David Bowie passes away

“David Bowie died peacefully today surrounded by his family after a courageous 18 month battle with cancer. While many of you will share in this loss, we ask that you respect the family’s privacy during their time of grief,” read a statement posted on the artist’s official social media accounts.

The influential singer-songwriter and producer dabbled in glam rock, art rock, soul, hard rock, dance pop, punk and electronica during his eclectic 40-plus-year career. He just released his 25th album, Blackstar, Jan. 8, which was his birthday.

Bowie’s artistic breakthrough came with 1972’s The Rise and Fall of Ziggy Stardust and the Spiders From Mars, an album that fostered the notion of rock star as space alien. Fusing British mod with Japanese kabuki styles and rock with theater, Bowie created the flamboyant, androgynous alter ego Ziggy Stardust.

In an attempt to stir interest in Ziggy Stardust, Bowie revealed in a January 1972 magazine interview that he was gay — though that might have been a publicity stunt — dyed his hair orange and began wearing women’s garb. The album became a sensation.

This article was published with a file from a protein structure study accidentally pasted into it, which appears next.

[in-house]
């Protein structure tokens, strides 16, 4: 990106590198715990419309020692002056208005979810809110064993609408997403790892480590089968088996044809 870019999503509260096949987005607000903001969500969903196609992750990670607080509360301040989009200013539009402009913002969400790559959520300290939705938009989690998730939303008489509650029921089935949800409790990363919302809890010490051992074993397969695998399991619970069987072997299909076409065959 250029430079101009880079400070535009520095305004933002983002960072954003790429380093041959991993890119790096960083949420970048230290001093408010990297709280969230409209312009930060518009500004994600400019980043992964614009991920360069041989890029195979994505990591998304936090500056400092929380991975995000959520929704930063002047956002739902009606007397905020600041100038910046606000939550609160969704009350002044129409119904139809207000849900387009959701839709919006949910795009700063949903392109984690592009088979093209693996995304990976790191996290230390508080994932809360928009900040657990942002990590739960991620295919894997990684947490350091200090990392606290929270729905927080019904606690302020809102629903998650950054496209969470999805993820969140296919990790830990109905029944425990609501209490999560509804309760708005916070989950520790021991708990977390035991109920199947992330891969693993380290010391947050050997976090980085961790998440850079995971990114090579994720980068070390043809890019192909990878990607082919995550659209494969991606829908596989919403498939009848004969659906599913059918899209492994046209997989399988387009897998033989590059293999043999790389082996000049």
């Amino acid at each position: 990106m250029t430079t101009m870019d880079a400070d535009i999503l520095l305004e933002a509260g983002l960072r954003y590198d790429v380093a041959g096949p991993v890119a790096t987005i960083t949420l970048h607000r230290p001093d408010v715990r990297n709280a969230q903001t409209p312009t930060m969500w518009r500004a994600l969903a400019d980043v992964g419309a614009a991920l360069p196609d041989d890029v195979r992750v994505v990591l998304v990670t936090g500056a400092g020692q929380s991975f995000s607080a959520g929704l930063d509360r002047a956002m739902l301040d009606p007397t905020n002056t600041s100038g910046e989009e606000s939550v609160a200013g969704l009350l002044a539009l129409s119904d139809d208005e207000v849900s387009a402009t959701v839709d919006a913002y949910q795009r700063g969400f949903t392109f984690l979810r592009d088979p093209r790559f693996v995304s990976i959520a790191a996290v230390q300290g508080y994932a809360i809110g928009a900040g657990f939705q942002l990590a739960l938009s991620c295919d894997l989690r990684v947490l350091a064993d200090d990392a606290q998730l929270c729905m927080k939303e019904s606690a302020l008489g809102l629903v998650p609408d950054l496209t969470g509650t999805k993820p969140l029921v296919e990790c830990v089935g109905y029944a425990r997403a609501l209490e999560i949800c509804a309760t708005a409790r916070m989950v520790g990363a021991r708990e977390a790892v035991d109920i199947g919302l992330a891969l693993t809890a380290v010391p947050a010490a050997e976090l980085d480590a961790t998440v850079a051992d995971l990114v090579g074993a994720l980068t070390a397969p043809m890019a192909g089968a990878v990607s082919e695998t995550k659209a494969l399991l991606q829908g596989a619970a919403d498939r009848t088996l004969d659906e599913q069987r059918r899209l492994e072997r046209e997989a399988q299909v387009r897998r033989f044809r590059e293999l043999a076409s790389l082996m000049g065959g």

Three years later, Bowie achieved his first major American crossover success with the No. 1 single “Fame” off the top 10 album Young Americans, then followed with the 1976 avant-garde art rock LP Station to Station, which made it to No. 3 on the charts and featured top 10 hit “Golden Years.”

With his different-colored eyes (the result of a schoolyard fight) and needlelike frame, Bowie was a natural to segue from music into curious movie roles, and he starred as an alien seeking help for his dying planet in Nicolas Roeg’s surreal The Man Who Fell to Earth (1976). Critics later applauded his three-month Broadway stint as the misshapen lead in 1980’s The Elephant Man.

Bowie also starred in Marlene Dietrich’s last film, Just a Gigolo (1978), portrayed a World War II prisoner of war in Merry Christmas Mr. Lawrence (1983), and played Pontius Pilate in Martin Scorsese’s The Last Temptation of Christ (1988). And in another groundbreaking move, Bowie, who always embraced technology, became the first rock star to morph into an Internet Service Provider with the launch in September

Another Starman has gone to the sky.

Rest in Peace David Bowie